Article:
The intimate hotel portion of Rosewood Castiglion del Bosco is just the tip of the bucolic iceberg — in total, more than 4,500 acres of intact, 800-year-old agricultural estate property provide a spectacular backdrop. Wine is actively produced here and much of the property is comprised of preserved lands for grape growing or forests. The rest has been sensitively formed into a community of sandstone villas with the original estate buildings, Il Borgo, at its heart.

The idea is for guests to immerse themselves in the landscape, functions and pace of Tuscany, wander the massive property as if it’s the year 1552 and the estate belongs only to them. But in terms of Tuscan hotel luxury, it’s also very much in the here and now, with two restaurants, an organic kitchen garden, a cooking school, a fine spa and plentiful sport and fitness facilities.

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JK Place Capri
JK Place Capri

JK Place Capri

JK Place Capri
JK Place Capri

JK Place Capri

JK Place Capri

Capri, Italy

The JK Capri features interiors by Michele Bonan — classic, urbane, perhaps even just a touch of English country style, in soft pastels and patterned wallpapers. Some rooms have small balconies facing the sea, and the penthouse suite (divisible into two penthouse rooms for the rest of us) comes with a long private terrace with a panoramic view of the Gulf of Naples.

JK Place is one of the only hotels in Capri that’s right on the ocean, and it could hardly be more central — it’s in the Roman old town, on a cliff overlooking the harbor. That right there pretty much sums up the approach: no expense spared, no corners cut, and nothing out of place. Just a phenomenal location — it’s hard to do better than Capri — and a first-class hotel from which to take it all in.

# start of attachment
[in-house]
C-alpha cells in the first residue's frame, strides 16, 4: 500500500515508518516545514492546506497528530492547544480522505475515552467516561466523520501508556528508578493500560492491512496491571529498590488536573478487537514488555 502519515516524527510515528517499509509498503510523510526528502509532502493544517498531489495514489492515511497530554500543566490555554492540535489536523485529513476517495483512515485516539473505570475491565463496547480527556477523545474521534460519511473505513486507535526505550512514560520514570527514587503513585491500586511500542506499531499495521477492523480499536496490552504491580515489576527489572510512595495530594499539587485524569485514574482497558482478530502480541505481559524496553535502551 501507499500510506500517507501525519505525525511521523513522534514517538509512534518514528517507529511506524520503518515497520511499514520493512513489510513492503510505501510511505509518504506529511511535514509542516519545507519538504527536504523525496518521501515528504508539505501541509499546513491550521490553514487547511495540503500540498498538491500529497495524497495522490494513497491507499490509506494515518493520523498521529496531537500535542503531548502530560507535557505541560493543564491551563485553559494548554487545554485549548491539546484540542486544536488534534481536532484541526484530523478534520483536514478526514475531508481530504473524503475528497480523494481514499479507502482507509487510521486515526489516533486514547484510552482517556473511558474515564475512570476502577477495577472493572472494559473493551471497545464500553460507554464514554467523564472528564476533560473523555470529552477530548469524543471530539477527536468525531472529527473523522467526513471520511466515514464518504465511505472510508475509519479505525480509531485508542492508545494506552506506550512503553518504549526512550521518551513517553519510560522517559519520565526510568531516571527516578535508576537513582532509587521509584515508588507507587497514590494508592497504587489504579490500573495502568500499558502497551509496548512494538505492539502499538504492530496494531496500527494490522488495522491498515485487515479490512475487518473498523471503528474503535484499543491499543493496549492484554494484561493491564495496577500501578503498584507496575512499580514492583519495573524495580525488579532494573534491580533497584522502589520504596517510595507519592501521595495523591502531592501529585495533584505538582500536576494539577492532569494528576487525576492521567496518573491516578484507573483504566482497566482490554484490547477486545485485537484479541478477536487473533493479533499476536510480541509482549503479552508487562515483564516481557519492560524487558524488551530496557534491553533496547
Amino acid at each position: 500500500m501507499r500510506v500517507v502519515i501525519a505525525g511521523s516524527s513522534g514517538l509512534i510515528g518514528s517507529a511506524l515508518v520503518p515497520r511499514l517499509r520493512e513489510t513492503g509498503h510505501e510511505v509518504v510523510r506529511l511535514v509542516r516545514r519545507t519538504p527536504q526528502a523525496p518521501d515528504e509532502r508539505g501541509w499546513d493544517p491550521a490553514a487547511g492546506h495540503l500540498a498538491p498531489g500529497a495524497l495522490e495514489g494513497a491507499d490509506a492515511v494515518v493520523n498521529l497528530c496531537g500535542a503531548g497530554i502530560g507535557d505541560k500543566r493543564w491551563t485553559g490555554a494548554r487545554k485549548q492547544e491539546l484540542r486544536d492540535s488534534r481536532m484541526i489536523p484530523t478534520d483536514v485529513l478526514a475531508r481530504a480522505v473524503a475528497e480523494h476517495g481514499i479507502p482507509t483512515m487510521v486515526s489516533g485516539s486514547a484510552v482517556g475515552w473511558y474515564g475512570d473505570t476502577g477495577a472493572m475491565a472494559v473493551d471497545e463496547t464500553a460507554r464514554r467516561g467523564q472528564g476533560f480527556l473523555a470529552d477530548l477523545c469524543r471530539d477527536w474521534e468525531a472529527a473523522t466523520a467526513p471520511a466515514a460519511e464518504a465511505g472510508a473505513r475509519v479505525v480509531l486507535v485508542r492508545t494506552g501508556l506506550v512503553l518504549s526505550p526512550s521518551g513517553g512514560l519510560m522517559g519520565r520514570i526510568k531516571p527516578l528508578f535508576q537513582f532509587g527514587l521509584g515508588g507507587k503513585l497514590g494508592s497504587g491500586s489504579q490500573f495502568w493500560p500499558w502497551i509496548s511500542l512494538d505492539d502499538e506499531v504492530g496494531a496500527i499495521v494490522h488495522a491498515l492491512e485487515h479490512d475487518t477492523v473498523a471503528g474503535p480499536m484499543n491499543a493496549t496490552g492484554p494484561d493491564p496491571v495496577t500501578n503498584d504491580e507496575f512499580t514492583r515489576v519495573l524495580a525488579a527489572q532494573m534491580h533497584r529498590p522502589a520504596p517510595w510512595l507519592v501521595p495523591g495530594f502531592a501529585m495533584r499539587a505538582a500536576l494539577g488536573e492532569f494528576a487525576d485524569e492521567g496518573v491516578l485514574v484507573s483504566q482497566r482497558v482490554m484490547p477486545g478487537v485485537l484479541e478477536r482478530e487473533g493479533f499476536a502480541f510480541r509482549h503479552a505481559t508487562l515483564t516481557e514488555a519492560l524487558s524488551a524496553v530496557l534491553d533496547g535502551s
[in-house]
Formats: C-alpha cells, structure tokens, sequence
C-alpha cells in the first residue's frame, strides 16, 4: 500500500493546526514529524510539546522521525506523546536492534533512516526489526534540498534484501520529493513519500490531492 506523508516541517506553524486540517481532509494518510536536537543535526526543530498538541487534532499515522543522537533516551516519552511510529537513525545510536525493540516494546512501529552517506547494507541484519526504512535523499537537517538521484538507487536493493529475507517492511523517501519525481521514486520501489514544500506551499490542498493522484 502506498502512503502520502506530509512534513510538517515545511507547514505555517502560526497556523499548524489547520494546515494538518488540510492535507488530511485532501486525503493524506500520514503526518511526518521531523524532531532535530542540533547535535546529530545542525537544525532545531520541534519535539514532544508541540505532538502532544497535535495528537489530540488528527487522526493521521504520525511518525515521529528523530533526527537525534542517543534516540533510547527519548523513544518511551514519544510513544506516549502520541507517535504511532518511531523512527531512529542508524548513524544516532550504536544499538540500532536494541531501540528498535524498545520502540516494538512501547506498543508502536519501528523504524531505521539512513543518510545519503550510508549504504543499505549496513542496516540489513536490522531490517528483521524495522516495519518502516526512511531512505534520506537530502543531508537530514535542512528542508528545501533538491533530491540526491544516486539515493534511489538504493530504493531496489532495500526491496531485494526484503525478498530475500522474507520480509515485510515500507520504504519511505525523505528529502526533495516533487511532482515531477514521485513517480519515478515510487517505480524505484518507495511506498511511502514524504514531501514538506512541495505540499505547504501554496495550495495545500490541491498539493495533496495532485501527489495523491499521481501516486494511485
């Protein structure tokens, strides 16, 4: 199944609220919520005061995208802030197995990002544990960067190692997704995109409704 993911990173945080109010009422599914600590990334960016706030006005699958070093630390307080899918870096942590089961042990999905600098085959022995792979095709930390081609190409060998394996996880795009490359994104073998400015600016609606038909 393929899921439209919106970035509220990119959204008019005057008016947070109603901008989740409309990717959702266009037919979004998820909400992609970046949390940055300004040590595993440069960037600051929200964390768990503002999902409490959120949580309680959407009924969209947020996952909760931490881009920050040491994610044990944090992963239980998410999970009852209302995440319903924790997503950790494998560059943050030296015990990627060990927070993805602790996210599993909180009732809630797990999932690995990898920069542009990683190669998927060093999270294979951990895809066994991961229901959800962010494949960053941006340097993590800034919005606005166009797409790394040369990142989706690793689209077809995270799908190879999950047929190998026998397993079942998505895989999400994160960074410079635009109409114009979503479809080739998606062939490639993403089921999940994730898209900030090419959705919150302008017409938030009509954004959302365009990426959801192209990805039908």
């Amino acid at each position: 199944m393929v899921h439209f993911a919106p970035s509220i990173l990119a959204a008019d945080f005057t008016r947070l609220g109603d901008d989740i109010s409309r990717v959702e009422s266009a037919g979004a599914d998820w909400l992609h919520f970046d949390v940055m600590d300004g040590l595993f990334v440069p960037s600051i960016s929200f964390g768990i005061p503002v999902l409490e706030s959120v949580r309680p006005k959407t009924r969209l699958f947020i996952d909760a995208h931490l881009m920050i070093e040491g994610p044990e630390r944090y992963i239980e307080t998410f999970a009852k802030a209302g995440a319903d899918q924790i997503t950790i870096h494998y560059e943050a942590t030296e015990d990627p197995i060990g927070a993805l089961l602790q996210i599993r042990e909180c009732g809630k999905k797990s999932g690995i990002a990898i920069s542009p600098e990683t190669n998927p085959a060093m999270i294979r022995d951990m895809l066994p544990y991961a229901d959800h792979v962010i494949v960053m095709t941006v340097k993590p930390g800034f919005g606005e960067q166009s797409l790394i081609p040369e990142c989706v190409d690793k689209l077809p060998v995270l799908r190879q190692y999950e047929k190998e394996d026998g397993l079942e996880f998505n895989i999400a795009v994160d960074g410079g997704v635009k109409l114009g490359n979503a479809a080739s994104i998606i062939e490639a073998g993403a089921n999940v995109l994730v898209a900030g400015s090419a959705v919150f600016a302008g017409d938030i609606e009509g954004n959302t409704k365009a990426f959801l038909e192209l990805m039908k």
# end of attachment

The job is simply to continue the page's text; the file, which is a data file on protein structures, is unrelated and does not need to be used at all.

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Corte della Maestà
Corte della Maestà

Corte della Maestà

Corte della Maestà
Corte della Maestà

Corte della Maestà

Corte della Maestà

Civita di Bagnoregio, Italy

You won’t have to travel far outside Rome before the medieval village of Civita di Bagnoregio rises up into view on a hilltop before you. It’s a vision so magnificent that you’ll have a hard time believing that Italians once nicknamed the place la cittá che muore – the dying city. But natural disasters happen even in a landscape as bucolic as this one: an earthquake struck in 1685, and the residents fled, including the bishop, who abandoned his home and seminary.

Centuries later, it’s difficult to imagine a lovelier getaway in such convenient proximity to Rome. Arriving in the evening is particularly enchanting: glowing candles in heavy glass lanterns light your way through the ivy-framed doorway and into the arched stone passageways and brick-lined spaces of the old residence, where frescoes cover the ceilings and a fire burns inside an antique fireplace. There are just four rooms, all with views, each lovingly restored and furnished with the owner’s collection of original art and antiques.

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with The MICHELIN Guide →